arrest and incarceration. If only it were that simple. Arrest rates do not adequately represent rates of offending for several reasons. First, a substantial amount of crime goes unreported to police officers. As a result, arrest data only represent crimes that result in this specific law enforcement response. When self-report data is considered (i.e., asking people about their offending behavior), the gap in offending between Blacks and Whites closes significantly. Second, patterns of arrest often reflect departmental resources and specific concerns of individual law enforcement agencies. For example, if a police department has a policy to actively pursue drug crimes, the rates of arrest for this crime will likely increase. This does not imply an increase in the actual occurrence of drug-related crimes. Instead, arrest increases are a result of officers paying more attention to these crimes because they’ve been directed to do so. Finally, broad departmental policing strategies also influence rates of arrest. If a department actively engages in highly aggressive, order maintenance forms of policing, they are more likely to come into contact with citizens. This increases the potential for arrest. Important to the current discussion, these types of strategies are often used to police minority communities, which can affect the rates of arrest among these groups. Therefore, it is imperative that we acknowledge that rates of arrest cannot fully be understood without taking into consideration criminal justice processes.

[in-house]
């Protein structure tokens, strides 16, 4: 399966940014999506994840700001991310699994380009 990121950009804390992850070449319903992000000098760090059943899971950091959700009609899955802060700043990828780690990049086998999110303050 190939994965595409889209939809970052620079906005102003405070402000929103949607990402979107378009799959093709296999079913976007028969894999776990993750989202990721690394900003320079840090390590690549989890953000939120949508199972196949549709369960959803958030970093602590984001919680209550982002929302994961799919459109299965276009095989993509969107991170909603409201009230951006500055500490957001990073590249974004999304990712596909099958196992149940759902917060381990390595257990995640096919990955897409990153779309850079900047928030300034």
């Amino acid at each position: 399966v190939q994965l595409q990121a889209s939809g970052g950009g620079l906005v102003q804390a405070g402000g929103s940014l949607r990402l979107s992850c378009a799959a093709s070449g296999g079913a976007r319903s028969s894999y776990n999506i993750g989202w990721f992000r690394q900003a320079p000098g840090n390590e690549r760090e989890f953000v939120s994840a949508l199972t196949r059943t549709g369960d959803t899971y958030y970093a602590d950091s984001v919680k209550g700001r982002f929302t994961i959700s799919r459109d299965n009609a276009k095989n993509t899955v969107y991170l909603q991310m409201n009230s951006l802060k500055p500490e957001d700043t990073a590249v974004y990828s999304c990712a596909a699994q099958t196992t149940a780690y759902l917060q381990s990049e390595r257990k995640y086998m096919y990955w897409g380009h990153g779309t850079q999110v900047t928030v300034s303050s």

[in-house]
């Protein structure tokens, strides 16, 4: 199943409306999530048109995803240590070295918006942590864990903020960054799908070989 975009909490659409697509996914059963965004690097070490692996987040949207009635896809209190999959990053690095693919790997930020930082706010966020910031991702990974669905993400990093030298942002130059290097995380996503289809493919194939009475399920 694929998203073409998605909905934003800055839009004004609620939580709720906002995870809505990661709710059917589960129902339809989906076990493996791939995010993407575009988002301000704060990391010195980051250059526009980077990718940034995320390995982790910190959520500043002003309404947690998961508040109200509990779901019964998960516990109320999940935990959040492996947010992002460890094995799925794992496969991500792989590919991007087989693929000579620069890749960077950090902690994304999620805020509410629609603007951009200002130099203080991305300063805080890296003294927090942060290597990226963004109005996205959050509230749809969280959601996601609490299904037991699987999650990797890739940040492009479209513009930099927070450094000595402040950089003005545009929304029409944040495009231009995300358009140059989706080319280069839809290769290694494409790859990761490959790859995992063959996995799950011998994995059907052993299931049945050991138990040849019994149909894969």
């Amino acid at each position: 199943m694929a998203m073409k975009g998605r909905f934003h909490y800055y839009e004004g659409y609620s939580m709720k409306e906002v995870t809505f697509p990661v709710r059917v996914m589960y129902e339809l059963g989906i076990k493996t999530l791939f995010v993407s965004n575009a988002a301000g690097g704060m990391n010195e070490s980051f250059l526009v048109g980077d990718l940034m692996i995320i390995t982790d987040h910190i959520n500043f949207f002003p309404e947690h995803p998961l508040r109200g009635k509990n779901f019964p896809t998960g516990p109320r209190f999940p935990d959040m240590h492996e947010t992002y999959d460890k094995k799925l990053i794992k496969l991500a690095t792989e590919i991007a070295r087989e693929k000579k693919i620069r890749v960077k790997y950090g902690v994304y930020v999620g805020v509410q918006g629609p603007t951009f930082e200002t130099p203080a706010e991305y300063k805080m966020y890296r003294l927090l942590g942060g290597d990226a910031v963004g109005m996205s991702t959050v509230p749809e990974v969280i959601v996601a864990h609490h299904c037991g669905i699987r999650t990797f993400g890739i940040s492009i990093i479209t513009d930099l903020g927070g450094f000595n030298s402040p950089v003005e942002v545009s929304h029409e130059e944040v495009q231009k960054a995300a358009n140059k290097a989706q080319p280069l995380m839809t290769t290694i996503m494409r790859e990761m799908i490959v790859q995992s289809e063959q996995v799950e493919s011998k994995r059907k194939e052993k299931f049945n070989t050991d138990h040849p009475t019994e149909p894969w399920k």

To echo the article in The Houstonian that motivated this letter, truth does indeed matter and denying the truth doesn’t change the facts. It is relatively easy to create narratives that fit individual perspectives. In doing so, we can feel safe in our worldview because we don’t have to challenge our belief systems and the narrow realities we know. That may be sufficient for those outside the university, but as students actively engaged in critical thinking, we are called to a higher standard. During our tenure as students at SHSU, we will undoubtedly be exposed to differing viewpoints. Instead of arbitrarily dismissing these viewpoints, we should take the time to understand them. At the same time, we should remember that our perspectives are often derived from personal experiences, which may not generalize to society more broadly. Therefore, it is important to rely on scientific knowledge, when available, to inform our opinions. If you are interested in learning more about criminal justice issues, feel free to visit the George J. Beto Criminal Justice Center were you can solicit unbiased and professional answers based on the current state of evidence to any questions you may have.